Pakistan's president, prime minister and other Cabinet members were supposed to have been at the Marriott Hotel in Islamabad when a massive truck bomb detonated outside, killing 57 and injuring 266, Pakistan's Interior Minister Rehman Malik said Monday.
Malik said their planned dinner was changed at the last minute, although did not say how far in advance it had been planned.
The Speaker of the House, Fahmida Mirza, had planned the event for ministers, the president, their guests and various foreign dignitaries, reported CNN.
But at the last minute, President Asif Ali Zardari asked that the event be transferred to the Prime Minister's compound, Malik told reporters during a handover service for Czech Ambassador Ivo Zdarek, who died in the blast.
On Sunday Malik called the massive blast "the biggest attack, volume-wise" in Pakistan in seven years, based on the quantity -- 600kg -- and type of explosives used.
Two American military personnel who worked for the U.S. Embassy in Islamabad were among those killed, the U.S. military said. A Lithuanian Pakistan was also among the fatalities, police superintendent Sheikh Zubair told CNN Sunday. The injured included 11 foreigners, Malik said.
No arrests have been made in connection with the attack. But Malik said suspicion is falling on militants in Pakistan's tribal regions.
"I am not in a position to tell you who has done it, but (in) all the previous investigations, all the roads have gone to South Waziristan," he said Sunday.
South Waziristan is one of seven agencies of Pakistan's tribal areas where Taliban and al Qaeda militants are active.
But Amir Mohammad, an aide to leader of the Pakistani Taliban Baitullah Mehsud, said he shared the country's grief and was not involved, The Associated Press reported.
Saturday's massive blast left a nearly 60-foot-wide (18 meters) crater, which was 24 feet (7m) deep, Malik said. It also caused a natural gas leak that set the top floor of the five-story, 258-room hotel on fire, police said. The blaze quickly engulfed the entire structure.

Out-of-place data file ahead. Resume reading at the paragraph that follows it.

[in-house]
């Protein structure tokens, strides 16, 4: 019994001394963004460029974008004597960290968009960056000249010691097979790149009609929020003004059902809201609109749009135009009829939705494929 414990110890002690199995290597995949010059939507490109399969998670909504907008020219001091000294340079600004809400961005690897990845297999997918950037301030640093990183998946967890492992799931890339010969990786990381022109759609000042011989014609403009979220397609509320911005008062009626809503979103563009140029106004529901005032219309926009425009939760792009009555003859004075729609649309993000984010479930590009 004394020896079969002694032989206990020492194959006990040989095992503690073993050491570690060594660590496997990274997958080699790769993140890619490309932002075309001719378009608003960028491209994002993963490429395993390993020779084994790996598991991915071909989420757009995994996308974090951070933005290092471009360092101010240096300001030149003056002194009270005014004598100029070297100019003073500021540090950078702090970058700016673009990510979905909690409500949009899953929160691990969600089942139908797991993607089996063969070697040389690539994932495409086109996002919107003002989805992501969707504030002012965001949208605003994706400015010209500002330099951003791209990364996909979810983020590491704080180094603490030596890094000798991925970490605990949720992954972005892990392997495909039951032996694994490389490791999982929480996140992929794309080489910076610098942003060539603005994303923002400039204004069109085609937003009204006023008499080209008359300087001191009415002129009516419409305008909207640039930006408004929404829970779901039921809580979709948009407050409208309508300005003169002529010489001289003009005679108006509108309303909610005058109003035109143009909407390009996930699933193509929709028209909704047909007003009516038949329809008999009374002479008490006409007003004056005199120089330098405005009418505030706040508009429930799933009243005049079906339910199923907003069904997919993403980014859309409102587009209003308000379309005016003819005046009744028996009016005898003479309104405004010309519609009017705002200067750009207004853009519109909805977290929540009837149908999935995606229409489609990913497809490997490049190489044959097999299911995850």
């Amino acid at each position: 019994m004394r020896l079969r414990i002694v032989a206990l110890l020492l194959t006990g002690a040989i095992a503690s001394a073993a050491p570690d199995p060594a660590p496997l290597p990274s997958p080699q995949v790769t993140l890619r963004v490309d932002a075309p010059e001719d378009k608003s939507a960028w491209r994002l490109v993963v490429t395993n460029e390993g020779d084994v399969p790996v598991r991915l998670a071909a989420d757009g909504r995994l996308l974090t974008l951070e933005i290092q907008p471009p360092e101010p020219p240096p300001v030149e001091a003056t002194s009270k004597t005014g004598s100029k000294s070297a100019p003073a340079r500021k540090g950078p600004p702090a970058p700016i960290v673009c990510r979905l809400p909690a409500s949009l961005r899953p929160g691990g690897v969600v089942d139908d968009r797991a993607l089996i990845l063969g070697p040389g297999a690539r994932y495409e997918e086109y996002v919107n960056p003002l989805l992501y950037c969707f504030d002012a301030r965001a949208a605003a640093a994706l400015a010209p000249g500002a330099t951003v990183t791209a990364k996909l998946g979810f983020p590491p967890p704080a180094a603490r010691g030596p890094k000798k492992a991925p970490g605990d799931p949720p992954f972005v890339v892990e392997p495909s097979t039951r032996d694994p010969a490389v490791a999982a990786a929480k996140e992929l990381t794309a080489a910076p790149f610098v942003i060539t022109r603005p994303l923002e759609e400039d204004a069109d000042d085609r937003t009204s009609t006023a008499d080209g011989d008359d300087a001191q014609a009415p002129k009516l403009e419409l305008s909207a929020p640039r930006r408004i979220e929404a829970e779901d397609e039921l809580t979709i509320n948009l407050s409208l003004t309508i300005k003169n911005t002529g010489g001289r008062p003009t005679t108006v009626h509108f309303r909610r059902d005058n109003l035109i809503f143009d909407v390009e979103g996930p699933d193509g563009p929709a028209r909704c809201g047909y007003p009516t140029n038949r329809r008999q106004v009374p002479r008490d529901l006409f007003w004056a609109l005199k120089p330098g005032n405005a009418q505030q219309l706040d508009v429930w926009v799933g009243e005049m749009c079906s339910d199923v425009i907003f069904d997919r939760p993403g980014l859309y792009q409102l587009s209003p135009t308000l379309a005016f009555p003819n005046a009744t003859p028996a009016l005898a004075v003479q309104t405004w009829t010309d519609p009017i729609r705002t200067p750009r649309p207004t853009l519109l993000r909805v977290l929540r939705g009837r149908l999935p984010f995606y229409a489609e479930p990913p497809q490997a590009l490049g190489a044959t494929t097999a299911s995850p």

The blast occurred about 7:50 p.m., after the breaking of the fast during the holy month of Ramadan, Malik said. Trees were felled by the explosion, which occurred hours after newly elected President Asif Ali Zardari addressed a joint session of Parliament and promised to root out terrorism.
At a news conference in Islamabad on Sunday, Pakistani authorities released security video of the blast, showing a small explosion inside the truck before the larger, deadly explosion.
In the video, a large truck crashes into the security gate, sending one security officer scurrying for safety. Then, as security guards approach the truck, the top of the vehicle explodes and the security guards flee.
A small cloud of smoke appears above the truck, which is engulfed in flames minutes later. One of the security guards tries to put out the fire with a hand-held extinguisher, to no avail. The guards then walk away, and the camera freezes on the burning truck.
Pakistani officials said the blast apparently disrupted electricity to the area, causing the closed-circuit television camera to malfunction.
The Marriott, a Western brand-name hotel, has been the site of attacks in the past.
Malik said authorities had received a threat against the parliament two days ago. "We had taken all security measures," he said. "There was heavy security in the city."
Located near the diplomatic section of the city and heavily guarded by police and military, the hotel is popular among tourists and had been packed Saturday night.
British Airways temporarily suspended its flights to Islamabad Sunday as a result of the security situation, according to an airline spokeswoman who did not want to be named.
A Sunday night flight was canceled, and the airline is reviewing its operations for later in the week. British Airways operates at least three flights a week to the Pakistani capital out of London's Heathrow Airport.
• Militants kidnapped an Afghan diplomat and killed his driver in northwest Pakistan Monday, police said. The diplomat, Abdul Khaliq Farahi -- who works in the Afghan consulate in Peshawar -- was on his way home when someone opened fire, police in Peshawar said.
The shooting killed Farahi's driver and he was abducted, said Akhtar Muneer of Peshawar police.